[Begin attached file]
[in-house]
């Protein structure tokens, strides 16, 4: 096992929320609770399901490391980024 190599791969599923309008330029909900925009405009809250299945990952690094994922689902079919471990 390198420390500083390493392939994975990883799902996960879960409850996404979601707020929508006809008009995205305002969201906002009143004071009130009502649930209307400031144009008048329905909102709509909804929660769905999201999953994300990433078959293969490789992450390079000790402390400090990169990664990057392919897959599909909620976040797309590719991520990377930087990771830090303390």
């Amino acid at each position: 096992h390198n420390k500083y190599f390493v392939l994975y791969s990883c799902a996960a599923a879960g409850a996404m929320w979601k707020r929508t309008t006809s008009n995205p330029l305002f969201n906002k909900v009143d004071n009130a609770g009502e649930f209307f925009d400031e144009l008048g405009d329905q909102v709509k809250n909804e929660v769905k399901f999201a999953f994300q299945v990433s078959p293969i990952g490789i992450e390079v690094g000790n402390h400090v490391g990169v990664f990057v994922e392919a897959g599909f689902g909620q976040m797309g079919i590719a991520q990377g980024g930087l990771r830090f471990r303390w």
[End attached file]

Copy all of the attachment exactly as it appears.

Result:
[in-house]
């Protein structure tokens, strides 16, 4: 096992929320609770399901490391980024 190599791969599923309008330029909900925009405009809250299945990952690094994922689902079919471990 390198420390500083390493392939994975990883799902996960879960409850996404979601707020929508006809008009995205305002969201906002009143004071009130009502649930209307400031144009008048329905909102709509909804929660769905999201999953994300990433078959293969490789992450390079000790402390400090990169990664990057392919897959599909909620976040797309590719991520990377930087990771830090303390």
């Amino acid at each position: 096992h390198n420390k500083y190599f390493v392939l994975y791969s990883c799902a996960a599923a879960g409850a996404m929320w979601k707020r929508t309008t006809s008009n995205p330029l305002f969201n906002k909900v009143d004071n009130a609770g009502e649930f209307f925009d400031e144009l008048g405009d329905q909102v709509k809250n909804e929660v769905k399901f999201a999953f994300q299945v990433s078959p293969i990952g490789i992450e390079v690094g000790n402390h400090v490391g990169v990664f990057v994922e392919a897959g599909f689902g909620q976040m797309g079919i590719a991520q990377g980024g930087l990771r830090f471990r303390w």